Land Rover Discovery 4 SDV6 3.0 Review: Disco Remix

Land Rover Discovery 4 SDV6 3.0 Review: Disco Remix

OneShift Editorial Team
OneShift Editorial Team
13 Jun 2011
What we like:
pros
Road presence
pros
go anywhere capability
pros
fuel sipper by big SUV standards
pros
genuine seating for seven
pros
comfortable ride
What we dislike:
cons
A tad too tall for some car parks
cons
dreaded diesel tax
cons
doesn't feel as grand as a Range Rover


While the exterior looks very much like the previous Discovery 3, the Disco 4's cabin is all-new. With the redesigned cabin, the Disco's interior is more in line with the rest of the Jaguar Land Rover range. There are still the usual simple-to-use chunky knobs and switches that characterizes a Land Rover's driving environment but Jaguar owners will be rather familiar with the new touchscreen LCD screen that takes centre stage on the dash as having the same user interface as the ones in the XF and XJ among others.

Unlike the XJ and the recently updated Range Rover range though, the Discovery makes do with conventional dials for the instruments instead of the TFT screen favoured by its stable mates. The Disco's new driving environment does give the interior a more premium feel and look than before thanks to the use of soft touch materials and matte wood inserts that actually manage to look like they were sourced from trees that were chopped down from the Chesire forests near Solihull and high quality switchgear. Disappointingly though, the sat nav system installed on local Discos run on dealer fitted software and user interface - it can be operated by the touchscreen LCD but the menus just look too aftermarket and the ‘Nav' shortcut button on the dash don't actually bring you to the navigation screen. The unbranded clock on the dash adds a further touch of class and quality.

Behind the driver, the Disco offers two rows of seating, which is one of the reasons why the Disco is so favoured by soccer moms. Legroom in the second row isn't very accommodating like in a large luxury saloon and the second row seats can't be adjusted fore and aft to vary legroom between the centre and rearmost rows like you can in an MPV but knee room in the latter row is certainly impressive - there's enough legroom for average sized passengers seated in the third row to feel comfortable even on the longest of journeys, something that can't be said even of some bona fide MPVs, let alone a SUV. Thanks to the raised roofline at the rear, headroom is more than ample as well. In addition, the stadium seating give rear passengers a good view out front no matter where they sit. Moreover, the seats are easy to fiddle with if you need to fold them down to convert the Disco into a decently useful load carrier.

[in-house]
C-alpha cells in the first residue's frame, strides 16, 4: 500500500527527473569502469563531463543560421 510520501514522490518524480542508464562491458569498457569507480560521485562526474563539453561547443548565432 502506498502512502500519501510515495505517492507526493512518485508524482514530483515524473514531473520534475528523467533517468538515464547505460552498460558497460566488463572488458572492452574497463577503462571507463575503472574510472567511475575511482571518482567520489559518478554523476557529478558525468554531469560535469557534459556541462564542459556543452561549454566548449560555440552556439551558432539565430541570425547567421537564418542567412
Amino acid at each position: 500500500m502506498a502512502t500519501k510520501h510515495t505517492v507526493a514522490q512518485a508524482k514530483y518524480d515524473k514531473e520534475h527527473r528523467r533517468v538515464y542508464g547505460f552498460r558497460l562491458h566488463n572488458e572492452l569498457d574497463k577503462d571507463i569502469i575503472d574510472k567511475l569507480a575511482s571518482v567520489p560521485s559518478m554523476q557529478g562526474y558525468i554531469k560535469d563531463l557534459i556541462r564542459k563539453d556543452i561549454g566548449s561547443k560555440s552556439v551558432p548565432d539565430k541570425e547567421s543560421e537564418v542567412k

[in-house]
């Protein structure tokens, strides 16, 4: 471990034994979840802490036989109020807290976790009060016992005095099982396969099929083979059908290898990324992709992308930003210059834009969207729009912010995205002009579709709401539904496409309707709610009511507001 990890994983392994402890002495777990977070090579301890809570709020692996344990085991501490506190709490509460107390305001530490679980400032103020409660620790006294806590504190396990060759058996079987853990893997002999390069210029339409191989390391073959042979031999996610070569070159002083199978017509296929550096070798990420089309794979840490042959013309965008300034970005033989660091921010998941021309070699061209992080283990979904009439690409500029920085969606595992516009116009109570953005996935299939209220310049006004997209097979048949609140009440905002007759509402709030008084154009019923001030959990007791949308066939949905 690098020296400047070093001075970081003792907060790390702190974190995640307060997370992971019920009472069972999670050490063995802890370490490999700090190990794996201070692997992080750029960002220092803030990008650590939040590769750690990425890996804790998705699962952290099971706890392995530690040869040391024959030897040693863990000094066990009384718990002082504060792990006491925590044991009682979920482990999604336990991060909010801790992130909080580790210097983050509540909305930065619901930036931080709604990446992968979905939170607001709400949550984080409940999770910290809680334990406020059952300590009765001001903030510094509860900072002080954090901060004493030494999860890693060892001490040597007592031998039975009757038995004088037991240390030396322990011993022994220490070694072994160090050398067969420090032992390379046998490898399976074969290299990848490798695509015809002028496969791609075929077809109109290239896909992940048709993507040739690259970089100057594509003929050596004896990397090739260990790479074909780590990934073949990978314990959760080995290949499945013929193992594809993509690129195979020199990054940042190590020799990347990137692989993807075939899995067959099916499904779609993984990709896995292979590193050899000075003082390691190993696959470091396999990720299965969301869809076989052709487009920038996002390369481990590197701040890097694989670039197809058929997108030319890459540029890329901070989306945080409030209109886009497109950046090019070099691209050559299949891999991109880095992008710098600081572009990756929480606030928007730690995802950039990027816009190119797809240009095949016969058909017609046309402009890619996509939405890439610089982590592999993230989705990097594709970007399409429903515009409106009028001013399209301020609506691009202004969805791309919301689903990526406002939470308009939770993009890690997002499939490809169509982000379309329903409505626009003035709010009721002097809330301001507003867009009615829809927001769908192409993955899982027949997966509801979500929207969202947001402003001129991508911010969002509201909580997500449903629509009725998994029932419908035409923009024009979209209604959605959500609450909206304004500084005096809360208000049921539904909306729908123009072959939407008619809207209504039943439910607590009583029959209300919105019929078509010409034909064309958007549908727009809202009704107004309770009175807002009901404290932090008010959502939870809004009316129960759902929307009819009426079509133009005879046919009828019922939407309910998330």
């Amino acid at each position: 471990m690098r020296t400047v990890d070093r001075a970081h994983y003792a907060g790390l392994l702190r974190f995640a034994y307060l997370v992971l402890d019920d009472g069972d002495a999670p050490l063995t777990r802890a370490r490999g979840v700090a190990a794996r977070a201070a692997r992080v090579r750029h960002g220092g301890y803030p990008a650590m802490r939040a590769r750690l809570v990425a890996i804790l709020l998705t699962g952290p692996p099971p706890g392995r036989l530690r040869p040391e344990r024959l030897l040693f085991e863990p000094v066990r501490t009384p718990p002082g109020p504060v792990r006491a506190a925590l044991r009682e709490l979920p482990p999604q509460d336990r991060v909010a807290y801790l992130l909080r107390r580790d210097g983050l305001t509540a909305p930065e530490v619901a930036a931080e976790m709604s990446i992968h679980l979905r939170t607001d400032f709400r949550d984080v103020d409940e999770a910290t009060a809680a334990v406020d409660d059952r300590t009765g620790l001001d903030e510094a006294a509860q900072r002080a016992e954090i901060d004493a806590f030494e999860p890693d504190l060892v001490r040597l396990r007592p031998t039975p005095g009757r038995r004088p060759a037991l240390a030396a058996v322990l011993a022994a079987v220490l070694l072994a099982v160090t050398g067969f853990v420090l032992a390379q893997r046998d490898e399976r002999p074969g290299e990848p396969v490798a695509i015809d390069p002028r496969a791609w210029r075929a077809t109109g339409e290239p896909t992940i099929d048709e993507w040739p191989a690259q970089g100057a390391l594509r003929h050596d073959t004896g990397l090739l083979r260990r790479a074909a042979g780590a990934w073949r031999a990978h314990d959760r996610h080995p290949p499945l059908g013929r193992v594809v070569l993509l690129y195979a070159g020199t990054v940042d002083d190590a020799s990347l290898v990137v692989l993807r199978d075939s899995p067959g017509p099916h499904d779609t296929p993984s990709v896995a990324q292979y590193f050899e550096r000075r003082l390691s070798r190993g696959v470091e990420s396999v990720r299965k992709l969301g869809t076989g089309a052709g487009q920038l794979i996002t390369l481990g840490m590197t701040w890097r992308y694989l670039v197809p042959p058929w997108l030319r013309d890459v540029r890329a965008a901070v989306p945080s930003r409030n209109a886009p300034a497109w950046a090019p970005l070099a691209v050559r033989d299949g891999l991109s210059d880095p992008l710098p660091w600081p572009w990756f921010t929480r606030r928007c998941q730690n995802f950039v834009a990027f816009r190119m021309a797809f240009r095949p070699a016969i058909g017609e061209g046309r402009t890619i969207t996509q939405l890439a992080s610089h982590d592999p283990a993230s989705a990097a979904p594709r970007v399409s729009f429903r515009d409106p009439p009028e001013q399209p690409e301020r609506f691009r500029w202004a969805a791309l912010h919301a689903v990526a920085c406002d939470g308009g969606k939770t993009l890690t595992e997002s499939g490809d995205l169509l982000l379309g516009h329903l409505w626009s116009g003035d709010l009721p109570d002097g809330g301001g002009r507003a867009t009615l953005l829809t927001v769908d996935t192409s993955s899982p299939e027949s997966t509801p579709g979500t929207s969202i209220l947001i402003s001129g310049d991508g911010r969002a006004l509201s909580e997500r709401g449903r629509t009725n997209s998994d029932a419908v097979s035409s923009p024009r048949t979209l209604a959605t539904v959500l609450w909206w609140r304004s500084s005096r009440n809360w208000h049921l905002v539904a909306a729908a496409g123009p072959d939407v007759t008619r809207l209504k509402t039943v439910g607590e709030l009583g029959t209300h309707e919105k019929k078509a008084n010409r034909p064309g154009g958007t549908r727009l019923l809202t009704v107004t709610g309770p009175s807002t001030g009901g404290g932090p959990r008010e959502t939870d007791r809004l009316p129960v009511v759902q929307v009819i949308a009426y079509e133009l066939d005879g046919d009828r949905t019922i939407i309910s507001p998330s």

With all seats in place, cargo space is certainly limited - the boot can only accommodate average sized shopping bags at the most. Fold the two rows of seats down though and the Disco's cargo area will easily gobble up mountain bikes, furniture etc.

To reflect its premium positioning, Wearnes offers only the HSE trim for the Disco. It comes fitted with bi-Xenon headlamps, three zone climate control, cruise control, surround camera system, front and rear parking sensors, harmon/kardon high end sound system, 19-inch alloys, full length powered sunroof and so on.

While the Disco is an automatic choice for soccer moms elsewhere like in the UK, soccer moms here have so far preferred models like the Volvo XC90 and BMW X5 when looking for a large, seven seat SUV. Well, it's their loss if they never considered a Disco 4 as this plucky Brit has almost everything a typical soccer mom needs for the daily school run.

Credits: Story and photos by Raymond Lai

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